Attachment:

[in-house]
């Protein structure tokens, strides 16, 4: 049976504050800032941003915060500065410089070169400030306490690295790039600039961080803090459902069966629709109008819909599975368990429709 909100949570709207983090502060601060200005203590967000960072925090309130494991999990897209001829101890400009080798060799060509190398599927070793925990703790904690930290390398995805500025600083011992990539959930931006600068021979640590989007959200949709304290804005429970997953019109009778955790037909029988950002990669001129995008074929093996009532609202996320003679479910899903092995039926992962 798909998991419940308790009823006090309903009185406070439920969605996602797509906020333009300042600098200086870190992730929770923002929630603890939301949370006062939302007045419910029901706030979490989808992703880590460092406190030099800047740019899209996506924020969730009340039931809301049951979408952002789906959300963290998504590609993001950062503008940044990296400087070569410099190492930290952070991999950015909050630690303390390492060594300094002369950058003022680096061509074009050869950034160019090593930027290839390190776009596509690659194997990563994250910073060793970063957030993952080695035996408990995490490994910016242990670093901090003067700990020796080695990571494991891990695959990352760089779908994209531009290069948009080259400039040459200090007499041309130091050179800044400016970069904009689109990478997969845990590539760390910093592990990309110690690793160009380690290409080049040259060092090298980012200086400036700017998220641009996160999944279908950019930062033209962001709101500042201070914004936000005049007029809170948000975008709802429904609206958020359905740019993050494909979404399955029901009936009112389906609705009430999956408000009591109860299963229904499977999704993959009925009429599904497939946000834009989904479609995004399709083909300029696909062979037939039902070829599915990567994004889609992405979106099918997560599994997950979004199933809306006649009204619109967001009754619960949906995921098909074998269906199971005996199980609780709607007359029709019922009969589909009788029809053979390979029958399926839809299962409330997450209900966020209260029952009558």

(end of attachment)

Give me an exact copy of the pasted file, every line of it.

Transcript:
[in-house]
């Protein structure tokens, strides 16, 4: 049976504050800032941003915060500065410089070169400030306490690295790039600039961080803090459902069966629709109008819909599975368990429709 909100949570709207983090502060601060200005203590967000960072925090309130494991999990897209001829101890400009080798060799060509190398599927070793925990703790904690930290390398995805500025600083011992990539959930931006600068021979640590989007959200949709304290804005429970997953019109009778955790037909029988950002990669001129995008074929093996009532609202996320003679479910899903092995039926992962 798909998991419940308790009823006090309903009185406070439920969605996602797509906020333009300042600098200086870190992730929770923002929630603890939301949370006062939302007045419910029901706030979490989808992703880590460092406190030099800047740019899209996506924020969730009340039931809301049951979408952002789906959300963290998504590609993001950062503008940044990296400087070569410099190492930290952070991999950015909050630690303390390492060594300094002369950058003022680096061509074009050869950034160019090593930027290839390190776009596509690659194997990563994250910073060793970063957030993952080695035996408990995490490994910016242990670093901090003067700990020796080695990571494991891990695959990352760089779908994209531009290069948009080259400039040459200090007499041309130091050179800044400016970069904009689109990478997969845990590539760390910093592990990309110690690793160009380690290409080049040259060092090298980012200086400036700017998220641009996160999944279908950019930062033209962001709101500042201070914004936000005049007029809170948000975008709802429904609206958020359905740019993050494909979404399955029901009936009112389906609705009430999956408000009591109860299963229904499977999704993959009925009429599904497939946000834009989904479609995004399709083909300029696909062979037939039902070829599915990567994004889609992405979106099918997560599994997950979004199933809306006649009204619109967001009754619960949906995921098909074998269906199971005996199980609780709607007359029709019922009969589909009788029809053979390979029958399926839809299962409330997450209900966020209260029952009558």